Tennis umpires banned over corruption; 4 officials suspended

Tennis umpires banned over corruption; 4 officials suspended

In 2014 French tennis official Morgan Lamri was banned for multiple breaches of the Tennis Anti-Corruption Program. The ITF signed a deal with live-score service Sportradar in 2012, and under the terms of the deal, umpires were asked to update the scoreboard after each point using a tablet.

That enabled betting companies to offer markets on matches at those tournaments.

However, the umpires are alleged to have deliberately delayed updating the scores for up to 60 seconds - allowing gamblers to place bets knowing what was going to happen next.

'Sportradar are excellent partners and share with the ITF the goal of ensuring the integrity of our sport'.

Two tennis umpires were banned a year ago, one for life, for breaches of the sport's code of conduct for officials, world governing body the International Tennis Federation has revealed.

Allegations of corruption in world tennis were reignited last month when a former Australian professional tennis player pleaded guilty to match-fixing just hours after a top global bookmaker suspended betting on a suspicious match at the Australian Open.

The report also alleged the International Tennis Federation (ITF) worked to keep quiet the cases of two umpires: one who was decertified for reaching out to another official in an attempt to manipulate the scoring of matches and another who was involved in gambling.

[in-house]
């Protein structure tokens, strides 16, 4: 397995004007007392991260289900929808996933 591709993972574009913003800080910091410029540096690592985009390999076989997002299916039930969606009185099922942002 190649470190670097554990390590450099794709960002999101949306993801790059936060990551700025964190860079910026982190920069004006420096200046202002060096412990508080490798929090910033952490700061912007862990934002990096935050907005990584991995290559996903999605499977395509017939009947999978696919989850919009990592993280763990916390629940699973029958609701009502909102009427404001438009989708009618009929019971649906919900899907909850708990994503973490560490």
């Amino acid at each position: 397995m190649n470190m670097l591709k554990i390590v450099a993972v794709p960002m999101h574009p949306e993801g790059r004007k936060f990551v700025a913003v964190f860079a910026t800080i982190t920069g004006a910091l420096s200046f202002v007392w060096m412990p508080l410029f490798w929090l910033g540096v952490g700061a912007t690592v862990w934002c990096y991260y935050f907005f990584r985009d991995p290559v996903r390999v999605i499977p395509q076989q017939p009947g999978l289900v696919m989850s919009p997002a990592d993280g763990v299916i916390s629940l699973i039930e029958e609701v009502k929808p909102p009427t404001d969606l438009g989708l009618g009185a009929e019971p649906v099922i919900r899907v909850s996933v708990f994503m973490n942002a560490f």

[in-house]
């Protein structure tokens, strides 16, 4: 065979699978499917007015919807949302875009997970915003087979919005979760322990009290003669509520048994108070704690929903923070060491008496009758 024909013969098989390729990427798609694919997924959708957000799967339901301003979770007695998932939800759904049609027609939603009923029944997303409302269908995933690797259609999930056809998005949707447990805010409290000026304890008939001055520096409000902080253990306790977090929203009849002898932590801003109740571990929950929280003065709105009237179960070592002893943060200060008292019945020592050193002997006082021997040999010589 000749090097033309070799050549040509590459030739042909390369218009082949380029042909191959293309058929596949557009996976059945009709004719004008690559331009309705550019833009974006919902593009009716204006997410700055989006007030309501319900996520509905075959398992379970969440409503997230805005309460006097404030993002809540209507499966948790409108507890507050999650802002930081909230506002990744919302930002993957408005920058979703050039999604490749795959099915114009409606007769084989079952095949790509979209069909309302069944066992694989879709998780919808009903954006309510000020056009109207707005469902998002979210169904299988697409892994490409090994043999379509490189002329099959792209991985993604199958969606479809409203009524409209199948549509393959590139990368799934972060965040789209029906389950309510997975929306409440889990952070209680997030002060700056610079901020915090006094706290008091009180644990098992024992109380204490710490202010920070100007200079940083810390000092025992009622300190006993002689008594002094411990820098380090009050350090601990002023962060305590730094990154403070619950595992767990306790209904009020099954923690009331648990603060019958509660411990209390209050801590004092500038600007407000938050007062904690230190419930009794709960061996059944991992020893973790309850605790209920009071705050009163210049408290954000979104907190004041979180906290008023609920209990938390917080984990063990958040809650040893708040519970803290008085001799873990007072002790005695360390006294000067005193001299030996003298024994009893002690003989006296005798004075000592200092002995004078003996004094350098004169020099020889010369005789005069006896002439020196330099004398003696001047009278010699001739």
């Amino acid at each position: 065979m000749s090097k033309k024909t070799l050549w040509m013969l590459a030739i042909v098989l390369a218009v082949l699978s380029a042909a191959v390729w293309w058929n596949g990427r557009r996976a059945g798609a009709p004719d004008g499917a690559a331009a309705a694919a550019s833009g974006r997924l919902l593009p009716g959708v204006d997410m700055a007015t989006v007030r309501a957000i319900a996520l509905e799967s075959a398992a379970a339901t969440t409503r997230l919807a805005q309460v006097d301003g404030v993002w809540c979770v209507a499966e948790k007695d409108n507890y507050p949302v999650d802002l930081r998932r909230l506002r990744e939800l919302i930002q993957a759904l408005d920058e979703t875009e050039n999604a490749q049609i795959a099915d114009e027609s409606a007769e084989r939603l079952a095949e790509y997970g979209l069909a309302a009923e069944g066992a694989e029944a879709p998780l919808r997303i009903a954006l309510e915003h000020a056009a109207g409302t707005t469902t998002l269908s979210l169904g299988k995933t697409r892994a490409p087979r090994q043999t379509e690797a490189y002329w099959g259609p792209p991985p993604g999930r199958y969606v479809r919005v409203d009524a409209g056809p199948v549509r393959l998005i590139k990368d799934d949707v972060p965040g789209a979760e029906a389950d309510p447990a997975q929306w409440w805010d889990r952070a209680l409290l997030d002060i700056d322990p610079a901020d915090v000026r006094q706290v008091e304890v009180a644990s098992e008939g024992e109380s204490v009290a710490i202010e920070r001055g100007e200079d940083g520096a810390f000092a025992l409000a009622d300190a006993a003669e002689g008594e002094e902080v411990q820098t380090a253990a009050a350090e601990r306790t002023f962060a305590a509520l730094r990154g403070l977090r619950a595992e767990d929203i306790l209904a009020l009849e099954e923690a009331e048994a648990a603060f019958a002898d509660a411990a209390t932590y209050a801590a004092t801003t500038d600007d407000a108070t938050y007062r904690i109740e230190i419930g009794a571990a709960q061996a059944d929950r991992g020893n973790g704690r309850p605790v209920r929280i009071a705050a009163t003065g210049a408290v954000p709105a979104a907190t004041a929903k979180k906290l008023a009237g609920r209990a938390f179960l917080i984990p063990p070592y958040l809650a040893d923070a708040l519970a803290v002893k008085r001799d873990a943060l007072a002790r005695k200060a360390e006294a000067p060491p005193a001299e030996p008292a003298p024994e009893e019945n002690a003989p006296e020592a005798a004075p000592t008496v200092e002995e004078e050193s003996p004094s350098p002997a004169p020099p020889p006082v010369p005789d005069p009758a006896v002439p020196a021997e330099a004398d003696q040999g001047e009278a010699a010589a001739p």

Croatian Denis Pitner was suspended for 12 months after sending information about a player to a coach during a tournament and logging onto a betting account from which wagers were placed on games.

Tennis authorities rejected allegations that evidence of match-fixing had been suppressed or had not been properly investigated.

The activity involves umpires taking bribes from betting syndicates to manipulate live scores on the International Tennis Federation's Futures Tour, the lowest rung of the professional tennis tour.

It led to the announcement of an independent review into tennis' anti-corruption practices.

"In order to ensure no prejudice of any future hearing we can not publicly disclose the nature or detail of those investigations", it said.

'The ITF's data contract with Sportradar for an official data feed provides regulation and control where previously there was none, ' a statement said.

The sanctions, which were taken under the ITF's code of conduct for officials, were not announced at the time because there had been no provision for such disclosure, though the wording has subsequently been changed.

The code was amended in December 2015 and sanctions issued from now on will be announced.

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